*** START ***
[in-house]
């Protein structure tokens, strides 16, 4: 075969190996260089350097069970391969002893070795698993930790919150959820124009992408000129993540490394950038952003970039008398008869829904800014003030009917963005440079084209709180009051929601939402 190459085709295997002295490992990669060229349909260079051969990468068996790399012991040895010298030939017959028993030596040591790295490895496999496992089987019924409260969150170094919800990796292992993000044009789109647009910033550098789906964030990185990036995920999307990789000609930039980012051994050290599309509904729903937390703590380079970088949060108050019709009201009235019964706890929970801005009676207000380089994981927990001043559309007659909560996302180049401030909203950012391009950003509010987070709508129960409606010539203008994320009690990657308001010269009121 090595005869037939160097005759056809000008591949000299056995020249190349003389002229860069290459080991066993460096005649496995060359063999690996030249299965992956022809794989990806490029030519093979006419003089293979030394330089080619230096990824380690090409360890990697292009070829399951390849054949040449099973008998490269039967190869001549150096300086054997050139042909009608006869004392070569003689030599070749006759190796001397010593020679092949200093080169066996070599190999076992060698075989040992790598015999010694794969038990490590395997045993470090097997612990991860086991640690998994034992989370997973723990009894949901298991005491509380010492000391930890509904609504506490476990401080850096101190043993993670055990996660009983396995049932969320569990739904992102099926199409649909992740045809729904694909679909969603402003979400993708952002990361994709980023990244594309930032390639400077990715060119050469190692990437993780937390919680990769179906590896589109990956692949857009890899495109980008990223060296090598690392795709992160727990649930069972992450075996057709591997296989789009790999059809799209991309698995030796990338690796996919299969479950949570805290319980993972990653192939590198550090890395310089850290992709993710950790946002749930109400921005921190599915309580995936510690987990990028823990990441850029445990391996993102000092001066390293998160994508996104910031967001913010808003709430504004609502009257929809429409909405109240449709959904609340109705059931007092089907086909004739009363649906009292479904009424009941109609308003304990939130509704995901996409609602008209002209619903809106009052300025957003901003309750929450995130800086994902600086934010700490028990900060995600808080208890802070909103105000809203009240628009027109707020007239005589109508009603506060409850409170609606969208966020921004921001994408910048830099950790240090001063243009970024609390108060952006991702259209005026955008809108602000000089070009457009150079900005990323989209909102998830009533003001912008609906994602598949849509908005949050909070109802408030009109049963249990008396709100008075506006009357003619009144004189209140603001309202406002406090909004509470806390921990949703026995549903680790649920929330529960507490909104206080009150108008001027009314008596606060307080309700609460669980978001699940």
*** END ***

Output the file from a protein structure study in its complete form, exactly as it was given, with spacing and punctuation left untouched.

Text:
[in-house]
């Protein structure tokens, strides 16, 4: 075969190996260089350097069970391969002893070795698993930790919150959820124009992408000129993540490394950038952003970039008398008869829904800014003030009917963005440079084209709180009051929601939402 190459085709295997002295490992990669060229349909260079051969990468068996790399012991040895010298030939017959028993030596040591790295490895496999496992089987019924409260969150170094919800990796292992993000044009789109647009910033550098789906964030990185990036995920999307990789000609930039980012051994050290599309509904729903937390703590380079970088949060108050019709009201009235019964706890929970801005009676207000380089994981927990001043559309007659909560996302180049401030909203950012391009950003509010987070709508129960409606010539203008994320009690990657308001010269009121 090595005869037939160097005759056809000008591949000299056995020249190349003389002229860069290459080991066993460096005649496995060359063999690996030249299965992956022809794989990806490029030519093979006419003089293979030394330089080619230096990824380690090409360890990697292009070829399951390849054949040449099973008998490269039967190869001549150096300086054997050139042909009608006869004392070569003689030599070749006759190796001397010593020679092949200093080169066996070599190999076992060698075989040992790598015999010694794969038990490590395997045993470090097997612990991860086991640690998994034992989370997973723990009894949901298991005491509380010492000391930890509904609504506490476990401080850096101190043993993670055990996660009983396995049932969320569990739904992102099926199409649909992740045809729904694909679909969603402003979400993708952002990361994709980023990244594309930032390639400077990715060119050469190692990437993780937390919680990769179906590896589109990956692949857009890899495109980008990223060296090598690392795709992160727990649930069972992450075996057709591997296989789009790999059809799209991309698995030796990338690796996919299969479950949570805290319980993972990653192939590198550090890395310089850290992709993710950790946002749930109400921005921190599915309580995936510690987990990028823990990441850029445990391996993102000092001066390293998160994508996104910031967001913010808003709430504004609502009257929809429409909405109240449709959904609340109705059931007092089907086909004739009363649906009292479904009424009941109609308003304990939130509704995901996409609602008209002209619903809106009052300025957003901003309750929450995130800086994902600086934010700490028990900060995600808080208890802070909103105000809203009240628009027109707020007239005589109508009603506060409850409170609606969208966020921004921001994408910048830099950790240090001063243009970024609390108060952006991702259209005026955008809108602000000089070009457009150079900005990323989209909102998830009533003001912008609906994602598949849509908005949050909070109802408030009109049963249990008396709100008075506006009357003619009144004189209140603001309202406002406090909004509470806390921990949703026995549903680790649920929330529960507490909104206080009150108008001027009314008596606060307080309700609460669980978001699940």